“When I heard that I was going to be part of this exercise, I really looked forward to it as I’ve worked before with the United States Coast Guard and Navy,” said Nicholson. “I trained for four months at the [Naval Surface Warfare Center] in Panama City, Florida and it was a wonderful experience. Every time I get the opportunity to train with [the United States] I look forward to it and relish it.”
While divers improved upon search techniques, U.S. Coast Guardsmen worked with partner nations’ small boat coxswains to train on boat handling. U.S. Army Vessel New Orleans transported two Special Purpose Craft-Law Enforcement boats from Grenada and St. Vincent and the Grenadines for use at Tradewinds. The Antigua and Barbuda Defense Force Coast Guard, St. Kitts and Nevis and Dominica also provided boats for training purposes.
Other training focused on pursuit techniques the partner nation participants can use when they suspect drug smugglers or human traffickers in their waters. The class started similarly to the diving track where the instructors work to get a feel for the abilities of the team they’re assigned to.
“You can tell pretty quickly where a student is as far as craft and skills go,” said Petty Officer 1st Class Justin Boes, a pursuit and tactical instructor at Coast Guard Station Key West, Florida. “We’ve told them, ‘Run your boat the way you would back home, but just tell me how you do it before you do it.’”
According to Boes, in past Tradewinds’ exercises, U.S. service members were more adamant about the partner nations adopting their procedures, but this year they altered teaching methods providing a more collaborative learning environment, providing examples of U.S. techniques and allowing the participants to take away from the training tactics that would work best for them back home.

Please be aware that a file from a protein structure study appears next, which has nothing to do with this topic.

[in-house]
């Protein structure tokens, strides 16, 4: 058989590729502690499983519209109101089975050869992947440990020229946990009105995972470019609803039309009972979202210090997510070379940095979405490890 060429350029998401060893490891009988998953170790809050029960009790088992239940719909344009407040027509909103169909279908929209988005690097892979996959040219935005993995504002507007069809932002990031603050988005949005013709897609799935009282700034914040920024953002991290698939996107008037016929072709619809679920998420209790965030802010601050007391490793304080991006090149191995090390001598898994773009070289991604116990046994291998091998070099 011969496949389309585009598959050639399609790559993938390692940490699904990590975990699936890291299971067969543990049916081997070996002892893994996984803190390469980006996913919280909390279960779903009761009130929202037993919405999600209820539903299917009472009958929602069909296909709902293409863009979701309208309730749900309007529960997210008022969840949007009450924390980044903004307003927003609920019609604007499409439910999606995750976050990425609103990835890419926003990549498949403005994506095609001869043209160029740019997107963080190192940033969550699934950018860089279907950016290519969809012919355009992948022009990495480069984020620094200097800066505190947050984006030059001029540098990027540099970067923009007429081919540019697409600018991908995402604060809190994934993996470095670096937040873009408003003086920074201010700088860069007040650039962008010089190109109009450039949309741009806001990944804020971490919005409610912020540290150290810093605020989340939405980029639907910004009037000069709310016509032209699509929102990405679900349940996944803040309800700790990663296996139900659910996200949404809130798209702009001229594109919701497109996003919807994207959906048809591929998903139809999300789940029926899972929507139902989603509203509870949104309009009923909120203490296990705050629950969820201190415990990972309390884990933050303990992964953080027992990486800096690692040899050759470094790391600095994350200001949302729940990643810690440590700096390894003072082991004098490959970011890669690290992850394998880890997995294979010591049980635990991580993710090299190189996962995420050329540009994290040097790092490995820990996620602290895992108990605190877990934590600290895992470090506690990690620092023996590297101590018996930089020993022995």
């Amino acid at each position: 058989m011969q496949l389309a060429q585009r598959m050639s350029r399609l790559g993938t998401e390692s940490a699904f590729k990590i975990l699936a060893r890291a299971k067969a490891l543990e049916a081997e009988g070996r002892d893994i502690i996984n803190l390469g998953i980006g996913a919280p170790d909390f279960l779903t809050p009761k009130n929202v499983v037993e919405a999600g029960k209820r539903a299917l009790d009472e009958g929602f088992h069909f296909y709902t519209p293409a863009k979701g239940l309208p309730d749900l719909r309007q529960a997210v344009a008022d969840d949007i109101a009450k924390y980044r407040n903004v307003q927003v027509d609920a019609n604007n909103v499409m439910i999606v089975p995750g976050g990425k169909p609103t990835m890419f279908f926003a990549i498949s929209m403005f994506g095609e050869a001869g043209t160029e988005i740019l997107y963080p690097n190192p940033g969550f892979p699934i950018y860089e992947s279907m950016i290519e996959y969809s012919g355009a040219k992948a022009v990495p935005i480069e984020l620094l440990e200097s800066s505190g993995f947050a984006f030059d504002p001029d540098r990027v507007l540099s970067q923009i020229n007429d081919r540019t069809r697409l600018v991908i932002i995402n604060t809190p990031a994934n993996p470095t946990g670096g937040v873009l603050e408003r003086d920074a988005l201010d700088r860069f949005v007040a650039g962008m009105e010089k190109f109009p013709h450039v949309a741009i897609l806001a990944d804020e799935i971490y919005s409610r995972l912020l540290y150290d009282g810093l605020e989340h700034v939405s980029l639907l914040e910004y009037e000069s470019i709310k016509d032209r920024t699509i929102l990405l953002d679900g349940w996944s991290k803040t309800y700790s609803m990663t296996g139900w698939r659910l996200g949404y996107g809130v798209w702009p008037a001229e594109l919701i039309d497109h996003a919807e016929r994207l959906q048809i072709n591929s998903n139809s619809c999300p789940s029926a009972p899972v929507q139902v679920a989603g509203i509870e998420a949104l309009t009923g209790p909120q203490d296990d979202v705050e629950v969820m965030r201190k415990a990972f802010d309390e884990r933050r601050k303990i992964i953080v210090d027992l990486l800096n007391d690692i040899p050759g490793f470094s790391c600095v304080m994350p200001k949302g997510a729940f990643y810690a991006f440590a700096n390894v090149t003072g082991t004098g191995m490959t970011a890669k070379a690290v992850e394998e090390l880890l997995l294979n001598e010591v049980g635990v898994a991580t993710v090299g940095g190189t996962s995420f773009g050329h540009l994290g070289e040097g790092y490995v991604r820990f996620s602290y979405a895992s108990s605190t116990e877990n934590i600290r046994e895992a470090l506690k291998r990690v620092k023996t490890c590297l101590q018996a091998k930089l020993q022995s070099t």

“We’re not here to teach U.S. law or even U.S. practices; we’re here to give [them] what works for us,” Boes said.
The third maritime training track provided an overview of maritime law enforcement also taught by the U.S. Coast Guard. This training provided information on conducting safety sweeps, first aid, identifying improvised explosive devices and deterring drug smuggling by calculating volumetric displacement.
Midshipman Danielle Morley, a logistics officer with the Royal Bahamas Defence Force, participated in the this training during her time at Tradewinds. Since she works directly in a field pertaining to maritime law, she found the training to be completely relevant to her field.
“I really only did a maritime law workshop in my country and have done the basic midshipman boarding procedure course, so it’s just the bare minimum,” Morley said. “So this is the next step towards becoming the best.”
While the skill training is a valuable piece of what Tradewinds has to offer, at the end of each training day participants had opportunities to spend their free time together. They shared stories, laughs and forged new international friendships that would be difficult to recreate in another environment.
“I’ll tell you what,” said Leading Seaman Nicholson. “United States of America and Canada and the partnership with the Caribbean territories, it doesn’t get better than that.”